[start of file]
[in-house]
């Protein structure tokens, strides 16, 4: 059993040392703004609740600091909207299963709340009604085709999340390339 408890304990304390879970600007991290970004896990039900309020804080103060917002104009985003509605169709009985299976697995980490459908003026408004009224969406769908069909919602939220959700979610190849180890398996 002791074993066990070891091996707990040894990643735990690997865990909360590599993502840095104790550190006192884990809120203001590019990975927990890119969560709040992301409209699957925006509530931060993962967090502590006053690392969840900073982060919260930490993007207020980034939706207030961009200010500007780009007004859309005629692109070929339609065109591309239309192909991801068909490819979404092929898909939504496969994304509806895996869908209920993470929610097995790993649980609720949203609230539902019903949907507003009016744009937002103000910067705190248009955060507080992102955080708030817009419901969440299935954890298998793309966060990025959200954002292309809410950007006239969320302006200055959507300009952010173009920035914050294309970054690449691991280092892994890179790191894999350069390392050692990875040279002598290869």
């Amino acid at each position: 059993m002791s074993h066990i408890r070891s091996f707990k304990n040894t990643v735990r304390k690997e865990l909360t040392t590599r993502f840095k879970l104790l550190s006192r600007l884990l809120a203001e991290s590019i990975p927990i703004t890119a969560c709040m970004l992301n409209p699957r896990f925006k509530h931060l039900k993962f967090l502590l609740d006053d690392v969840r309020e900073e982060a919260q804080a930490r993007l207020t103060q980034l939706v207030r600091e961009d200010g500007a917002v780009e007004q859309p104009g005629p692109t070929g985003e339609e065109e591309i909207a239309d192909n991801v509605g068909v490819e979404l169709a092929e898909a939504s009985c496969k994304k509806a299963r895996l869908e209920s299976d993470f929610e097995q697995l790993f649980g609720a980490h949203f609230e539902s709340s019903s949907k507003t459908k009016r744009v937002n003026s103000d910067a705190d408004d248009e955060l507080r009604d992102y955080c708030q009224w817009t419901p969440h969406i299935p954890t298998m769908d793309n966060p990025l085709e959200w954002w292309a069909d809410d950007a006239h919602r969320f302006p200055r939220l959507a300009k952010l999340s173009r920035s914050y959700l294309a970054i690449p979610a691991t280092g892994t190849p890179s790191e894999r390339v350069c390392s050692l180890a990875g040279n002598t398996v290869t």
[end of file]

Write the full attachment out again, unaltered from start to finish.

[in-house]
């Protein structure tokens, strides 16, 4: 059993040392703004609740600091909207299963709340009604085709999340390339 408890304990304390879970600007991290970004896990039900309020804080103060917002104009985003509605169709009985299976697995980490459908003026408004009224969406769908069909919602939220959700979610190849180890398996 002791074993066990070891091996707990040894990643735990690997865990909360590599993502840095104790550190006192884990809120203001590019990975927990890119969560709040992301409209699957925006509530931060993962967090502590006053690392969840900073982060919260930490993007207020980034939706207030961009200010500007780009007004859309005629692109070929339609065109591309239309192909991801068909490819979404092929898909939504496969994304509806895996869908209920993470929610097995790993649980609720949203609230539902019903949907507003009016744009937002103000910067705190248009955060507080992102955080708030817009419901969440299935954890298998793309966060990025959200954002292309809410950007006239969320302006200055959507300009952010173009920035914050294309970054690449691991280092892994890179790191894999350069390392050692990875040279002598290869």
């Amino acid at each position: 059993m002791s074993h066990i408890r070891s091996f707990k304990n040894t990643v735990r304390k690997e865990l909360t040392t590599r993502f840095k879970l104790l550190s006192r600007l884990l809120a203001e991290s590019i990975p927990i703004t890119a969560c709040m970004l992301n409209p699957r896990f925006k509530h931060l039900k993962f967090l502590l609740d006053d690392v969840r309020e900073e982060a919260q804080a930490r993007l207020t103060q980034l939706v207030r600091e961009d200010g500007a917002v780009e007004q859309p104009g005629p692109t070929g985003e339609e065109e591309i909207a239309d192909n991801v509605g068909v490819e979404l169709a092929e898909a939504s009985c496969k994304k509806a299963r895996l869908e209920s299976d993470f929610e097995q697995l790993f649980g609720a980490h949203f609230e539902s709340s019903s949907k507003t459908k009016r744009v937002n003026s103000d910067a705190d408004d248009e955060l507080r009604d992102y955080c708030q009224w817009t419901p969440h969406i299935p954890t298998m769908d793309n966060p990025l085709e959200w954002w292309a069909d809410d950007a006239h919602r969320f302006p200055r939220l959507a300009k952010l999340s173009r920035s914050y959700l294309a970054i690449p979610a691991t280092g892994t190849p890179s790191e894999r390339v350069c390392s050692l180890a990875g040279n002598t398996v290869t």